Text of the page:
NEW YORK — The Philadelphia 76ers were slated in to have the second overall pick in the draft before the results of Tuesday night’s lottery were revealed, and had the second best chance of landing the top overall pick based on lottery probabilities.
But thanks to the Jrue Holiday trade with the Pelicans last summer, the Sixers also were set to receive the 10th pick from New Orleans, as long as it didn’t land in the top five — something that apparently wasn’t conveyed to Julius Erving, who was Philadelphia’s representative on stage at ESPN’s Times Square studios.
Dr. J clearly had no idea what was going on when the card featuring the Philadelphia logo was revealed by deputy commissioner Mark Tatum as he announced where the 10th pick was headed, and the topic was good for a chuckle afterward from Sixers GM Sam Hinkie.
“They sort of pulled the okie-doke with the change in the logos,” Hinkie said. “They did the same with the Magic and the Knicks pick (at 12). I think maybe some people weren’t ready for that. I told some of our friends around us: That’s good. That’s us. Don’t worry.”
Erving admitted to being confused initially by the possibility that his team could have fallen so far, given the odds going in.
“When I saw 10, I was perplexed,” Erving said. “What the heck? We’ve got the second-most ping pong balls and we’re 10? I almost felt bad, but then (Orlando Magic representative) Pat Williams gave me the light, and when they started announcing what had happened and that we had the tenth pick, then it was OK.”
Glen Rice Jr. — the No. 35 pick in the 2013 NBA draft — continues his fall.
He spent a couple years with the Wizards, got waived and then was shot and arrested in a single incident.
Now, he faces more charges.
the 25-year-old was arrested for robbery Monday morning in Georgia … less than a year after he was shot in a bizarre gunfight at T.I.’s restaurant.
Here’s what we know … Rice was booked at 6:37 AM this morning for felony robbery, aggravated battery and possession of marijuana. He has since been released from custody.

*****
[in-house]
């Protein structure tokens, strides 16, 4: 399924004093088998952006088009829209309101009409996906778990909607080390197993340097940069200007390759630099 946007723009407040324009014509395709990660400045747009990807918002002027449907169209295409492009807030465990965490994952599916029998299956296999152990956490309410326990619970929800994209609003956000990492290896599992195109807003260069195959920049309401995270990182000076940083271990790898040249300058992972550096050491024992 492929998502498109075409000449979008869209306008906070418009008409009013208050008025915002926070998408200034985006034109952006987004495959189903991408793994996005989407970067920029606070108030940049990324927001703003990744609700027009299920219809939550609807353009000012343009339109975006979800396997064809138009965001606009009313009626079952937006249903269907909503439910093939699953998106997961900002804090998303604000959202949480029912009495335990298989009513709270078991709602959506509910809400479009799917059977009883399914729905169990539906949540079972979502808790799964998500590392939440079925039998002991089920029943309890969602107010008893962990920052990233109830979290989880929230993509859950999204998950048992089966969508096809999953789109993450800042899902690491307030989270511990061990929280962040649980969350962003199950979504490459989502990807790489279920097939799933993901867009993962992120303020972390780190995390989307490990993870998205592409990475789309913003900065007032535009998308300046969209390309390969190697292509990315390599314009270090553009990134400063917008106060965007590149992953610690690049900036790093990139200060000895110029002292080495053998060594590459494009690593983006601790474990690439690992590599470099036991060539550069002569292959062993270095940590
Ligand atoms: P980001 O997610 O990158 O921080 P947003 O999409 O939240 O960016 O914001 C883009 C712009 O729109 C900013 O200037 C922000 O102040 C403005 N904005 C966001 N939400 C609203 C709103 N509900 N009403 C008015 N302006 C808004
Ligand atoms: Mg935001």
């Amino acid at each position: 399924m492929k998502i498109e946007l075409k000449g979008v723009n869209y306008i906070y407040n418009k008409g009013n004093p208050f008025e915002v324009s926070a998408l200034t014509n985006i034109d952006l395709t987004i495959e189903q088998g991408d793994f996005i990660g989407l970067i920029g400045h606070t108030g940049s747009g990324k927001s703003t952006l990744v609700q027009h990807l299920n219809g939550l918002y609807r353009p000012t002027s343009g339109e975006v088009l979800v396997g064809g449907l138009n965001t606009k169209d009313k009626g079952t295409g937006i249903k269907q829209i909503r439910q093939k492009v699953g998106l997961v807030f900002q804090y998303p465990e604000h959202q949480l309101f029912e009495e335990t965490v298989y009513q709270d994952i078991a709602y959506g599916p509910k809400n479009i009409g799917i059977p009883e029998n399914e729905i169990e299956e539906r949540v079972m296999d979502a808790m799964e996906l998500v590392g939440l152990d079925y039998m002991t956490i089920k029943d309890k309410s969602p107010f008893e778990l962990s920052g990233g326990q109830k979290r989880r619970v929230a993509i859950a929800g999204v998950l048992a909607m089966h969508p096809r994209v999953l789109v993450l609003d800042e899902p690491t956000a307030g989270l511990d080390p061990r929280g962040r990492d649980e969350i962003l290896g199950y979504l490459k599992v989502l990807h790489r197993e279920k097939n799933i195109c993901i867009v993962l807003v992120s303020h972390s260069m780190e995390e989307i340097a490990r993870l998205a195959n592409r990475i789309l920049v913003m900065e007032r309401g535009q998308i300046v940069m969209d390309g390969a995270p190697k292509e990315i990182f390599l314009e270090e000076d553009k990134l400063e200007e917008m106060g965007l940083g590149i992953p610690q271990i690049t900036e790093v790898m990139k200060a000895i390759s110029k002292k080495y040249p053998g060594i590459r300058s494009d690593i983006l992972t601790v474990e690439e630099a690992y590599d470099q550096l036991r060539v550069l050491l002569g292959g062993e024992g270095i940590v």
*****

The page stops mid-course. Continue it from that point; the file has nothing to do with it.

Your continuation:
You thought it was crazy two teams — the Nets with an offer sheet and the Heat matching it — valued Tyler Johnson at $50 million over the next four years?
Check out his reaction.
Manny Navarro of the Miami Herald:
That’s a lot of money for anyone, especially someone who went undrafted just two years ago. But Johnson worked his way up from the D-League and impressed with his athleticism, feel for the game and outside shot.
There’s a school of thought that sometimes players are better off as restricted, rather than unrestricted, free agents. That was probably true for Johnson, whose status led to Brooklyn going over the top on an offer. Add a skyrocketing salary cap, Johnson was in the right place at the right time.
Accompanying their signing of Chris Andersen, the Cavaliers paid Philadelphia to take Sasha Kaun. Cleveland, facing a steep luxury tax, didn’t want to pay both big men. It was cheaper to send the 76ers cash and have them waive Kaun rather than the Cavs doing it themselves.
But perhaps the Cavaliers could’ve just waited out Kaun.
Gary Bedore of the Lawrence Journal-World:
Sasha Kaun, one of only two Kansas University basketball players, along with Hall of Famer Clyde Lovellette, to win an NCAA title (2008), NBA title (2016) and medal in the Olympic Games (2012 bronze), has decided to retire from pro ball at the age of 31.
“I was very blessed and fortunate to play as long as I have. I had a great experience for the (Russian) national team and professionally. Overall, it’s been phenomenal,” Kaun said Saturday in a phone conversation
Kaun said he started thinking seriously about retirement “toward the end of the season. I kind of feel my ankle has been bothering me awhile. With the amount of pain I was going through, I just wanted to be done. It’s something I’ve had all my career,” he added of right ankle problems. “It was definitely getting worse and worse, year by year. Especially coming here (one year in NBA after seven seasons in Moscow) … the intensity of the game I just kind of realized I don’t think I can go and do it any more.
“I said, ‘You know what? I’m not going to be happy playing. I’m not going to be happy not playing. I think it’s a good time to call it quits.’’’
Kaun joined the NBA at age 30 last year — eight years after being the No. 56 pick in the 2008 draft. He played just 95 minutes in 25 games for Cleveland in his rookie and only season.
Perhaps Kaun wouldn’t have retired if he had a roster spot on the defending NBA champions. At minimum, being a free agent made it an easier call.
Kaun was best known professionally for playing for David Blatt both with the Russian national team and the Cavs and not being Kendrick Perkins.
Former NBA player Jason Collins, the first openly gay athlete in major North American team sports and a longtime friend of the Clinton family, spoke at Democratic National Convention. Collins touted Hillary Clinton’s ability to help the LGBT and African-American communities.
He was preceded at the podium by his twin brother, Jarron, a Warriors assistant coach. Jarron discussed the dangers of Donald Trump before turning it over to “my less handsome twin brother.”